Results: The mean patient age was 38.1 years, and median duration of follow-up was 2.1 years (interquartile range, 1.3-2.9). The distribution of fractures according to the Magerl classification scheme was as follows: A, 64.8%; B, 16.7%; C, 18.5%. At the last follow-up, fusion was considered certain in 57 cases (77%). The mean VAS score was 2.1 ± 1.3, mean ODI was 14.7 ± 8.0, mean SF-12 Physical Component Summary score was 43.2 ± 9.3, and mean SF-12 Mental Component Summary score was 50.8 ± 5.9. Correction of the regional sagittal deformity was significant during the postoperative period, with a mean increase in lordosis of 9.0° (P < 0.0001). The loss of mean correction at the last follow-up (-2.9°) was not significant.

Conclusions: Circumferential arthrodesis, including posterior osteosynthesis and physical replacement with an expandable cage and autologous graft, is applicable to the treatment of comminuted lumbar fractures. A high rate of fusion was obtained with significant and long-lasting correction of the sagittal deformity. Functional scores measured at 1 year suggest mild disability. The ODI, SF-12, and VAS scores were positively correlated with fusion at the last follow-up.
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http://dx.doi.org/10.1016/j.wneu.2017.04.074DOI Listing
July 2017

RNA-Seq Analysis of Microglia Reveals Time-Dependent Activation of Specific Genetic Programs following Spinal Cord Injury.

Front Mol Neurosci 2017 3;10:90. Epub 2017 Apr 3.

MMDN, University of Montpellier; EPHE, Institut National de la Santé et de la Recherche Médicale U1198Montpellier, France.

Neurons have inherent competence to regrow following injury, although not spontaneously. Spinal cord injury (SCI) induces a pronounced neuroinflammation driven by resident microglia and infiltrating peripheral macrophages. Microglia are the first reactive glial population after SCI and participate in recruitment of monocyte-derived macrophages to the lesion site. Both positive and negative influence of microglia and macrophages on axonal regeneration had been reported after SCI, raising the issue whether their response depends on time post-lesion or different lesion severity. We analyzed molecular alterations in microglia at several time-points after different SCI severities using RNA-sequencing. We demonstrate that activation of microglia is time-dependent post-injury but is independent of lesion severity. Early transcriptomic response of microglia after SCI involves proliferation and neuroprotection, which is then switched to neuroinflammation at later stages. Moreover, SCI induces an autologous microglial expression of astrocytic markers with over 6% of microglia expressing glial fibrillary acidic protein and vimentin from as early as 72 h post-lesion and up to 6 weeks after injury. We also identified the potential involvement of DNA damage and in particular tumor suppressor gene () in microglia after SCI. Finally, we established that BRCA1 protein is specifically expressed in non-human primate spinal microglia and is upregulated after SCI. Our data provide the first transcriptomic analysis of microglia at multiple stages after different SCI severities. Injury-induced microglia expression of astrocytic markers at RNA and protein levels demonstrates novel insights into microglia plasticity. Finally, increased microglia expression of BRCA1 in rodents and non-human primate model of SCI, suggests the involvement of oncogenic proteins after CNS lesion.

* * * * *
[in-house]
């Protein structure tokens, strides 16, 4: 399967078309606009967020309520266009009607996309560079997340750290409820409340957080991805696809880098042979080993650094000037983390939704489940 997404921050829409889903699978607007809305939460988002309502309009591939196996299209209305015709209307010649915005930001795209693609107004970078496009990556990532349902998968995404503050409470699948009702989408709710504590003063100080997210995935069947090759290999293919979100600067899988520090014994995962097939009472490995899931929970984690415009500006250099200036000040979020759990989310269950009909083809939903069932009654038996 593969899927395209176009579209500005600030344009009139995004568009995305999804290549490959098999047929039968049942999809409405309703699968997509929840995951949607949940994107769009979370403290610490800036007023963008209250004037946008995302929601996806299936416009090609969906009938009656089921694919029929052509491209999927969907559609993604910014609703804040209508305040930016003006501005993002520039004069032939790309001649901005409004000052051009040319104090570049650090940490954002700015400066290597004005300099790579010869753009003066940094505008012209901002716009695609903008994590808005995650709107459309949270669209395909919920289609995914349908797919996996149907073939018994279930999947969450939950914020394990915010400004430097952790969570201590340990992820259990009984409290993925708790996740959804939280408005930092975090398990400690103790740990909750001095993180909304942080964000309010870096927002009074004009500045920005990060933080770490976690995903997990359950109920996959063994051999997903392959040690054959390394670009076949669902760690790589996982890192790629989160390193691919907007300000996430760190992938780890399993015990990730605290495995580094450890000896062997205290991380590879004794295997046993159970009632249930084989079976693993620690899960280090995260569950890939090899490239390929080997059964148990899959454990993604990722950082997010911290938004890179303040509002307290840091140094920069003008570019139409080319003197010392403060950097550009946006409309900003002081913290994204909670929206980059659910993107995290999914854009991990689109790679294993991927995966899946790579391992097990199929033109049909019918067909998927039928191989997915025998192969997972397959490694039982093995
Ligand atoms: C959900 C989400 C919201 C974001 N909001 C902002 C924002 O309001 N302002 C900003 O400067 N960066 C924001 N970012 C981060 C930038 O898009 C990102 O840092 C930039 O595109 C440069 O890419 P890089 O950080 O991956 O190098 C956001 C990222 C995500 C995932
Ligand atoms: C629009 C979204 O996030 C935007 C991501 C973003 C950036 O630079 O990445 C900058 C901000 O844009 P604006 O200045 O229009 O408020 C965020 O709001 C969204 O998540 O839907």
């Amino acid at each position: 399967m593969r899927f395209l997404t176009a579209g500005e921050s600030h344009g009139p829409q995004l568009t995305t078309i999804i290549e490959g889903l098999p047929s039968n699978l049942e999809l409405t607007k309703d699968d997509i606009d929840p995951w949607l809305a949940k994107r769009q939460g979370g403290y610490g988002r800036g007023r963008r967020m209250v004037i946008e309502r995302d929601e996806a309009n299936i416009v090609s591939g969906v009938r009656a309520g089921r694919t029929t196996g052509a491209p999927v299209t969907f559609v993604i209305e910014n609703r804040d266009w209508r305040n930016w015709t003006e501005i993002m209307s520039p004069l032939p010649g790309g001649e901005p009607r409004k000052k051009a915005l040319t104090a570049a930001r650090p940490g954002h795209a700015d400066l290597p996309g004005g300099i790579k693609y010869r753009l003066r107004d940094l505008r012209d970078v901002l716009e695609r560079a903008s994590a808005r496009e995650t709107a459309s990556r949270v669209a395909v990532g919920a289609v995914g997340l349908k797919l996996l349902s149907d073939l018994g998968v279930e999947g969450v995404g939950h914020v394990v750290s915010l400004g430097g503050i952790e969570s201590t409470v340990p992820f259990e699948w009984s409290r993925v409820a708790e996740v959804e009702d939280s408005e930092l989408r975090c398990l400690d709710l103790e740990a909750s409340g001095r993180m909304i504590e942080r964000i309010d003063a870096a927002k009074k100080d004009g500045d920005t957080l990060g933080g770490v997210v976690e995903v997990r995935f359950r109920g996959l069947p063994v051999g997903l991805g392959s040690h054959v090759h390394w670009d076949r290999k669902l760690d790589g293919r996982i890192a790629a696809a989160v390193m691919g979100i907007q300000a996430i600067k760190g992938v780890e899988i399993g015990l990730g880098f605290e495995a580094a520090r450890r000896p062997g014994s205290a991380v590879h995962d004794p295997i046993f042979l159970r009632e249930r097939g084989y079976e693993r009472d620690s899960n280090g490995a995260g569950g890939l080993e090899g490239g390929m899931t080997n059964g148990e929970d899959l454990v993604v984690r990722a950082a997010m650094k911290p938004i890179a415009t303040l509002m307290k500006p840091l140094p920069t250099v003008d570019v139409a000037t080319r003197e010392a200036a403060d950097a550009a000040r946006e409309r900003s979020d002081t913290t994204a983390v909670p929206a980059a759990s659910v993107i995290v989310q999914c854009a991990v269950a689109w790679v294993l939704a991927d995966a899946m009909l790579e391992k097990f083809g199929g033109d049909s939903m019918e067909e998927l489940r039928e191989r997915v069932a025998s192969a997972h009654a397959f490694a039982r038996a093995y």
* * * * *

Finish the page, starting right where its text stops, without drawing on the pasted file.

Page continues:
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http://dx.doi.org/10.3389/fnmol.2017.00090DOI Listing
http://www.ncbi.nlm.nih.gov/pmc/articles/PMC5376598PMC
April 2017

Coxsackievirus Adenovirus Receptor Loss Impairs Adult Neurogenesis, Synapse Content, and Hippocampus Plasticity.

J Neurosci 2016 09;36(37):9558-71

Institut de Génétique Moléculaire de Montpellier, Centre National de la Recherche Scientifique 5535, 34293 Montpellier, France, Université de Montpellier, 34000 Montpellier, France,

Unlabelled: Although we are beginning to understand the late stage of neurodegenerative diseases, the molecular defects associated with the initiation of impaired cognition are poorly characterized. Here, we demonstrate that in the adult brain, the coxsackievirus and adenovirus receptor (CAR) is located on neuron projections, at the presynapse in mature neurons, and on the soma of immature neurons in the hippocampus. In a proinflammatory or diseased environment, CAR is lost from immature neurons in the hippocampus. Strikingly, in hippocampi of patients at early stages of late-onset Alzheimer's disease (AD), CAR levels are significantly reduced. Similarly, in triple-transgenic AD mice, CAR levels in hippocampi are low and further reduced after systemic inflammation. Genetic deletion of CAR from the mouse brain triggers deficits in adult neurogenesis and synapse homeostasis that lead to impaired hippocampal plasticity and cognitive deficits. We propose that post-translational CAR loss of function contributes to cognitive defects in healthy and diseased-primed brains.

Significance Statement: This study addressed the role of the coxsackievirus and adenovirus receptor (CAR), a single-pass cell adhesion molecule, in the adult brain. Our results demonstrate that CAR is expressed by mature neurons throughout the brain. In addition, we propose divergent roles for CAR in immature neurons, during neurogenesis, and at the mature synapse. Notably, CAR loss of function also affects hippocampal plasticity.
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http://dx.doi.org/10.1523/JNEUROSCI.0132-16.2016DOI Listing
http://www.ncbi.nlm.nih.gov/pmc/articles/PMC6601941PMC
September 2016

Surgeon's and Patient's Radiation Exposure Through Vertebral Body Cement Augmentation Procedures: A Prospective Multicentric Study of 49 Cases.